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Don't Jump the Shark: Understanding Deterrence and Legitimacy in the Architecture of Law Enforcement - Interview With Tracey Meares

NCJ Number
234754
Author(s)
Tracey Meares
Date Published
November 2010
Length
2 pages
Annotation
This is a video and transcript of an interview with Tracey Mears, following her presentation, "Don't Jump the Shark: Understanding Deterrence and Legitimacy in the Architecture of Law Enforcement," as part of NIJ's Real World Seminar series.
Abstract
The first part of the interview explains how effective policing is enlightened by recent research. The research shows that policing effectiveness relies less on deterrence (the fear of punishment) and more on "legitimacy" which occurs as the police enforce the law fairly and without bias within the law and rules that limit police powers. The interview also addresses how police conduct affects outcomes in their interactions with individuals in the course of enforcing the law. Respect, courtesy, and restraint by police encourage cooperation and increased respect for the law as police explain how a particular law violation threatens public safety. Whereas deterrence relies on impressing people with what the criminal justice system will do to them when they break the law, an emphasis on legitimacy by police means focusing on why complying with the law that is being enforced makes everyone safer. A citizenry motivated to obey the law out of concern for the safety and well-being of others is more cost-effective than a deterrence approach that relies on the pervasive presence of police to make people afraid to break the law.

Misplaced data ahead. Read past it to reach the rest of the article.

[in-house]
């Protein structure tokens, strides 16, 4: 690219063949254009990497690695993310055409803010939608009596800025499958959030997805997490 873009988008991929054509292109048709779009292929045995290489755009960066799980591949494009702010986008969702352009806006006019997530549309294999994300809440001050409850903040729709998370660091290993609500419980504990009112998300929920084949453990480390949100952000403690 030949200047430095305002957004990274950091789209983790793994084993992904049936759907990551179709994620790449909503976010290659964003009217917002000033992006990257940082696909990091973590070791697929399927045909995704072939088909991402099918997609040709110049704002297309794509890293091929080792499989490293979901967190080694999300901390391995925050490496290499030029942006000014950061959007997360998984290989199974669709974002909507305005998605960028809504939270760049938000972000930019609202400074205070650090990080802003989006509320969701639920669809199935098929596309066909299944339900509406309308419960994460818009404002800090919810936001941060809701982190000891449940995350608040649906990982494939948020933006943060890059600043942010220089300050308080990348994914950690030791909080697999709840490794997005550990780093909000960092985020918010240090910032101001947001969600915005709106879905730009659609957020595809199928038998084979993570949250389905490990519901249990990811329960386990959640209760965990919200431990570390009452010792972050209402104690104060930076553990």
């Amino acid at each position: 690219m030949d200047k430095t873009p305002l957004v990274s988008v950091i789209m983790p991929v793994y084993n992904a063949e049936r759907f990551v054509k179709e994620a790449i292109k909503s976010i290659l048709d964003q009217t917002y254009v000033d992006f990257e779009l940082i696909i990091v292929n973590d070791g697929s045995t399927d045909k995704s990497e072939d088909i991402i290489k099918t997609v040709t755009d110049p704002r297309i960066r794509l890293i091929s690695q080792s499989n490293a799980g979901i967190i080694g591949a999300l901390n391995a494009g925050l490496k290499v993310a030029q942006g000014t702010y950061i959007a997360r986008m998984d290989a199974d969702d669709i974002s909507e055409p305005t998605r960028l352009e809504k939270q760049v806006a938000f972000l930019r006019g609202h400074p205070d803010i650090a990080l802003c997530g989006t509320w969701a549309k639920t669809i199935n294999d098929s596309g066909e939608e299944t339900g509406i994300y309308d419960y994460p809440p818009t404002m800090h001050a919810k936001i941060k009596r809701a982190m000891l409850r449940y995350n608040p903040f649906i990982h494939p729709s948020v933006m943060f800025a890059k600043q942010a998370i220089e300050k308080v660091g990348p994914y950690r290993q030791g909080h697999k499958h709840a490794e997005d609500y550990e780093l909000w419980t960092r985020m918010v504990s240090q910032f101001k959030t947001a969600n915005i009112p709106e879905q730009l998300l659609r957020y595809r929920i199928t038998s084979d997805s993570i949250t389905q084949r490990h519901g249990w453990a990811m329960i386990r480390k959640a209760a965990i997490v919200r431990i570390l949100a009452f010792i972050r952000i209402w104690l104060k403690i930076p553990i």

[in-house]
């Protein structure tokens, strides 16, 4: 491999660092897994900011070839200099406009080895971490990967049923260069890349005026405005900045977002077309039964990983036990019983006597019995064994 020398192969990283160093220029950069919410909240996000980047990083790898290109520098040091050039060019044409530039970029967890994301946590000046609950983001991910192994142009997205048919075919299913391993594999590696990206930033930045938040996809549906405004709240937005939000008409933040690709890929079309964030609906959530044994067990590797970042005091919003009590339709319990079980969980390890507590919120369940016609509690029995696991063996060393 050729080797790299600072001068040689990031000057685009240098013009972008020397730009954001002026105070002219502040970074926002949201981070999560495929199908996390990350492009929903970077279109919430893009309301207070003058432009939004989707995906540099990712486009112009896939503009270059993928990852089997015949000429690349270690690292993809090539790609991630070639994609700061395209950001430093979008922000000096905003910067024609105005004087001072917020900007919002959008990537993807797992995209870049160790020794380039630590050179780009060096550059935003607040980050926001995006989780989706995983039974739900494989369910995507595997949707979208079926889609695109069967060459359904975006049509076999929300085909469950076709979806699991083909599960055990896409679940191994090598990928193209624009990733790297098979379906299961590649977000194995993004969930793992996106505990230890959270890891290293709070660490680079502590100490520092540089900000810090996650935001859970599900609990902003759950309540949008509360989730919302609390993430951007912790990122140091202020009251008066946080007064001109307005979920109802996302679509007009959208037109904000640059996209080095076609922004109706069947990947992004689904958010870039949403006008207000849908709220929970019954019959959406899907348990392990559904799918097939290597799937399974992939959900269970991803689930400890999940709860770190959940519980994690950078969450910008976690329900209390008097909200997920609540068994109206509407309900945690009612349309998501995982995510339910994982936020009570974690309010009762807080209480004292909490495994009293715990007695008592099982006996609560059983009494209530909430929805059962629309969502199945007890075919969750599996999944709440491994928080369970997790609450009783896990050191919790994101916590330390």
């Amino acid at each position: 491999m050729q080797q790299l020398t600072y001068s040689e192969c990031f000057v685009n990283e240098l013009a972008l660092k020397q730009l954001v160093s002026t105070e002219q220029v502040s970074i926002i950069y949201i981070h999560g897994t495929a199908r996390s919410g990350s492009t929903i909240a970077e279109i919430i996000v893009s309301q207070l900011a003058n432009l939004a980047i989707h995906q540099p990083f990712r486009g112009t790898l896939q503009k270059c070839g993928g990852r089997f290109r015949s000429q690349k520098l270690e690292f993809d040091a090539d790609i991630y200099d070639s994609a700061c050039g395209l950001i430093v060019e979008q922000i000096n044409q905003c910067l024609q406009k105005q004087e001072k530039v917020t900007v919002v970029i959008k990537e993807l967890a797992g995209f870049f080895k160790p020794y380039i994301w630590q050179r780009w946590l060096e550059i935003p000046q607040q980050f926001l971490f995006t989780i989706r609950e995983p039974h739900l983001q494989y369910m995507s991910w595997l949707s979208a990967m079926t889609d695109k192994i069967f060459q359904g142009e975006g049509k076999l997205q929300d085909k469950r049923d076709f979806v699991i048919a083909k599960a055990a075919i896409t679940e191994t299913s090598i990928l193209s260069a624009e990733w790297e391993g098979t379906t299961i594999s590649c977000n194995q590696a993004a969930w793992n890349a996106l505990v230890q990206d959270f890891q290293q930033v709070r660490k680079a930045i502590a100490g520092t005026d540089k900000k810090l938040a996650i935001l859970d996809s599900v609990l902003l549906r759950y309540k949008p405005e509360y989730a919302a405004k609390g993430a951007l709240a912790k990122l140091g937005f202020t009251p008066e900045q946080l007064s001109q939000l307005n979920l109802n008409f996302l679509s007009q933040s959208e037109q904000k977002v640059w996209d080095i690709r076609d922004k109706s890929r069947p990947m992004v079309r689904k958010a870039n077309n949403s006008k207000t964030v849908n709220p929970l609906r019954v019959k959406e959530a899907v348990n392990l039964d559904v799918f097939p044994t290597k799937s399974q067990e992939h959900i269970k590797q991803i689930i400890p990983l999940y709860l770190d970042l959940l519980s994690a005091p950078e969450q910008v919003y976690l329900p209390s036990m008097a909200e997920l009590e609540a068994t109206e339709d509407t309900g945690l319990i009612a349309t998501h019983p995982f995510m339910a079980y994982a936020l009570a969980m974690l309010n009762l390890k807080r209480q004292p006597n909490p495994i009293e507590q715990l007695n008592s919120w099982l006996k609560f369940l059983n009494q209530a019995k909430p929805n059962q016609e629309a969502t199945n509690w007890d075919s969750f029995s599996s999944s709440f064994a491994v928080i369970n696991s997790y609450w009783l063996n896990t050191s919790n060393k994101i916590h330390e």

Date Published: November 1, 2010